Be cautious: Nachiappan
Wednesday, 5th February, 2020
By Emily McInerney
Taking precautions against flu-like illnesses is the best way to target the Coronavirus “hysteria”, according to a local doctor.
There has been a lot of talk recently about the 2019 Coronavirus which is found in most animals but less commonly also infects humans.
The SARS virus first identified in China in 2002 was a coronavirus. About 700 people died from it and 8000 people were infected within 12 months but it is no longer a danger.
MERS, identified in Saudi Arabia in 2012, was another coronavirus.
Dr Ramu Nachiappan of Nachiappan’s Surgery said the latest form of the virus was first identified in Wuhan, a city in central China in January this year.
According to recent statistics, 360 people have died so far and over 14000 are said to be infected worldwide.
“It is unclear how much it is going to spread or how many will perish from it,” said Dr Nachiappan. “Scientists around the world are racing to create a vaccine to defend against this organism.”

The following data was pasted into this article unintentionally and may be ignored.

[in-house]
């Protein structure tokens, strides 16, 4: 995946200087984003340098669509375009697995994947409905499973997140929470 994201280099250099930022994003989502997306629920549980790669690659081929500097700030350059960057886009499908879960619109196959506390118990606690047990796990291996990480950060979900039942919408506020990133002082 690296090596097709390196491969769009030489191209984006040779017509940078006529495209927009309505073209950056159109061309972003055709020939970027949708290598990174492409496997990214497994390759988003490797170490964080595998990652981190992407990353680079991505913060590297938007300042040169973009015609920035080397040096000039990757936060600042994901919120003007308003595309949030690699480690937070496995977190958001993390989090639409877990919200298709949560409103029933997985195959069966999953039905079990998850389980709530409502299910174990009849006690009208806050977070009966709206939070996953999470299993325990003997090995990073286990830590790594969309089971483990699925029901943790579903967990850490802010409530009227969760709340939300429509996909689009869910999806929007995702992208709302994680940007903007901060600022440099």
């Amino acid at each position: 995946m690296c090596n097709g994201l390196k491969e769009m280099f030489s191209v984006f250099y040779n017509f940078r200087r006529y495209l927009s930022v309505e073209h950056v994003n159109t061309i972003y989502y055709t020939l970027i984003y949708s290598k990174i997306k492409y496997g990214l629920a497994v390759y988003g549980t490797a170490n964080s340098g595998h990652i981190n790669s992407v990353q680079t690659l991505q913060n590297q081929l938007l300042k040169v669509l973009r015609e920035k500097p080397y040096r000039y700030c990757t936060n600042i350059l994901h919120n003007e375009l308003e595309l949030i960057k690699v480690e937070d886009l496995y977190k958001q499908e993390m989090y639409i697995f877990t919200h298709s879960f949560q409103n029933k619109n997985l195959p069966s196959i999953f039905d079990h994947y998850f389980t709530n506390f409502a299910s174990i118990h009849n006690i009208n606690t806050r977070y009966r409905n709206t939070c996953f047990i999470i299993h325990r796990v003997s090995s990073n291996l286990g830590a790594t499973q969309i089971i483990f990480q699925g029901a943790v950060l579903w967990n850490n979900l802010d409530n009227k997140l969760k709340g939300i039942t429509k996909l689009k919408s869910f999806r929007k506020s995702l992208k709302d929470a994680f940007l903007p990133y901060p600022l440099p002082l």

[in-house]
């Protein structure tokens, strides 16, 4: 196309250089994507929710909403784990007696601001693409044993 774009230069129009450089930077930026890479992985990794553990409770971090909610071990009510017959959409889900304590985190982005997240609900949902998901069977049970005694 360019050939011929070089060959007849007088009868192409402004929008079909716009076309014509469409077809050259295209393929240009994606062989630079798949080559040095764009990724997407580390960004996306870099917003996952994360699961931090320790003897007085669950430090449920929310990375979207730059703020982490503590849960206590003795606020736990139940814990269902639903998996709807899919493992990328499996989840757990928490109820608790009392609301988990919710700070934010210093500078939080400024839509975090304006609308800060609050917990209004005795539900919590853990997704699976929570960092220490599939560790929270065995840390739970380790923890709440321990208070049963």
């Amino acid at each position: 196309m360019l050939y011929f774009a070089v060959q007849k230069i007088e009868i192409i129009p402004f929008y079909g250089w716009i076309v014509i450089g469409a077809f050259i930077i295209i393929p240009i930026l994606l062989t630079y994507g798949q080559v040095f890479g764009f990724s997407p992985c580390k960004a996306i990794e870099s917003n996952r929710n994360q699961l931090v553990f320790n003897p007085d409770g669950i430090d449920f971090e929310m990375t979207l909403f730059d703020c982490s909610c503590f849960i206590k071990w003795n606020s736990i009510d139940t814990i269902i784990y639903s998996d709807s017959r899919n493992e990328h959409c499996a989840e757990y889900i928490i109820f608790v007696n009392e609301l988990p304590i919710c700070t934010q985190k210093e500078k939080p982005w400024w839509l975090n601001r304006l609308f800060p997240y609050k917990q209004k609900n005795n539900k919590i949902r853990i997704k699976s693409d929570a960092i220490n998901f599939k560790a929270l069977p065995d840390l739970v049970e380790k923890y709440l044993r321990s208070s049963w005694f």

He said the Coronavirus should be treated like the flu unless there had been a recent history of travel to China.
“The current Coronavirus infection presents as a flu-like illness with high temperatures, upper respiratory symptoms including sore throat, breathlessness and cough that rapidly develops.
“One should be concerned if there is a clear history of contact with a person who has had the infection or there is a history of travel to the Wuhan city or region in China.
“Otherwise, it is best to treat as a flu-like illness as most people will improve in a two-week period.”
Dr Nachiappan said that as with any flu virus it was important to take precautions.
“If infected or unwell with a flu-like illness, wear a mask, avoid physical contact with others, preferably staying at home for the duration of illness.
“Cover the mouth and nose when sneezing and coughing, wash hands regularly with soap and water or an alcohol-containing hand wash, and see your GP or public hospital for further management.
“This may include testing for the Coronavirus and anti-viral medication that is available via prescription from a chemist.”
In Australia in 2017, influenza was confirmed in 58,000 people and there were over 1,100 deaths.
Last year there were 310,000 lab-confirmed cases and 430 deaths.
“In my opinion, despite the media coverage the 2019 Novel Coronavirus is not an illness that warrants the global hysteria that is prevailing around the world,” Dr Nachiappan said.